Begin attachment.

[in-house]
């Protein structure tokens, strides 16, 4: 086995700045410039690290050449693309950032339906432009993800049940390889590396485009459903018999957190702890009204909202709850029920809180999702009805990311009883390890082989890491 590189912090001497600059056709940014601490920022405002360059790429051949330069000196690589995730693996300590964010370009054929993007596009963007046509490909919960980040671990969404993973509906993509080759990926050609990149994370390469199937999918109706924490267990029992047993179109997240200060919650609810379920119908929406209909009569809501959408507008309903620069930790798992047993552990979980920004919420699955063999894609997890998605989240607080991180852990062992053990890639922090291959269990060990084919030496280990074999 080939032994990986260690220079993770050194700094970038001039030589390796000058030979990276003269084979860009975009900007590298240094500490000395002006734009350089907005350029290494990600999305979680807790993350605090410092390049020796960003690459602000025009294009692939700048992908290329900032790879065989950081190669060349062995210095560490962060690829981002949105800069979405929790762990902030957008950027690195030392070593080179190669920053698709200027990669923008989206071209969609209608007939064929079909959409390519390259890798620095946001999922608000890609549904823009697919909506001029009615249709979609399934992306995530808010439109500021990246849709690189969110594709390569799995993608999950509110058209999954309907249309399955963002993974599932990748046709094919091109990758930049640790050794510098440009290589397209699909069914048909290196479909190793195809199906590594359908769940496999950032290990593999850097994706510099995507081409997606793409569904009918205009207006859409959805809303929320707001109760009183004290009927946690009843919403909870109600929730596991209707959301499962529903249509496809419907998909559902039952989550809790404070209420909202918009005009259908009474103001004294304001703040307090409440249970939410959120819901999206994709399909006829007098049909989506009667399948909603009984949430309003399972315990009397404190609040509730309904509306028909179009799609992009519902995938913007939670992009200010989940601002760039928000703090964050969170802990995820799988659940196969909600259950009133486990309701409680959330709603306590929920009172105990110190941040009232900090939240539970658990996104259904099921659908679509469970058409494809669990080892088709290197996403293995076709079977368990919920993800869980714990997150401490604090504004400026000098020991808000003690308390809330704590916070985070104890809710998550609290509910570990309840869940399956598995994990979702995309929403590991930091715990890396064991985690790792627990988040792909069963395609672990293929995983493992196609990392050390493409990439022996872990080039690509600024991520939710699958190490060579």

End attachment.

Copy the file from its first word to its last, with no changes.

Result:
[in-house]
């Protein structure tokens, strides 16, 4: 086995700045410039690290050449693309950032339906432009993800049940390889590396485009459903018999957190702890009204909202709850029920809180999702009805990311009883390890082989890491 590189912090001497600059056709940014601490920022405002360059790429051949330069000196690589995730693996300590964010370009054929993007596009963007046509490909919960980040671990969404993973509906993509080759990926050609990149994370390469199937999918109706924490267990029992047993179109997240200060919650609810379920119908929406209909009569809501959408507008309903620069930790798992047993552990979980920004919420699955063999894609997890998605989240607080991180852990062992053990890639922090291959269990060990084919030496280990074999 080939032994990986260690220079993770050194700094970038001039030589390796000058030979990276003269084979860009975009900007590298240094500490000395002006734009350089907005350029290494990600999305979680807790993350605090410092390049020796960003690459602000025009294009692939700048992908290329900032790879065989950081190669060349062995210095560490962060690829981002949105800069979405929790762990902030957008950027690195030392070593080179190669920053698709200027990669923008989206071209969609209608007939064929079909959409390519390259890798620095946001999922608000890609549904823009697919909506001029009615249709979609399934992306995530808010439109500021990246849709690189969110594709390569799995993608999950509110058209999954309907249309399955963002993974599932990748046709094919091109990758930049640790050794510098440009290589397209699909069914048909290196479909190793195809199906590594359908769940496999950032290990593999850097994706510099995507081409997606793409569904009918205009207006859409959805809303929320707001109760009183004290009927946690009843919403909870109600929730596991209707959301499962529903249509496809419907998909559902039952989550809790404070209420909202918009005009259908009474103001004294304001703040307090409440249970939410959120819901999206994709399909006829007098049909989506009667399948909603009984949430309003399972315990009397404190609040509730309904509306028909179009799609992009519902995938913007939670992009200010989940601002760039928000703090964050969170802990995820799988659940196969909600259950009133486990309701409680959330709603306590929920009172105990110190941040009232900090939240539970658990996104259904099921659908679509469970058409494809669990080892088709290197996403293995076709079977368990919920993800869980714990997150401490604090504004400026000098020991808000003690308390809330704590916070985070104890809710998550609290509910570990309840869940399956598995994990979702995309929403590991930091715990890396064991985690790792627990988040792909069963395609672990293929995983493992196609990392050390493409990439022996872990080039690509600024991520939710699958190490060579």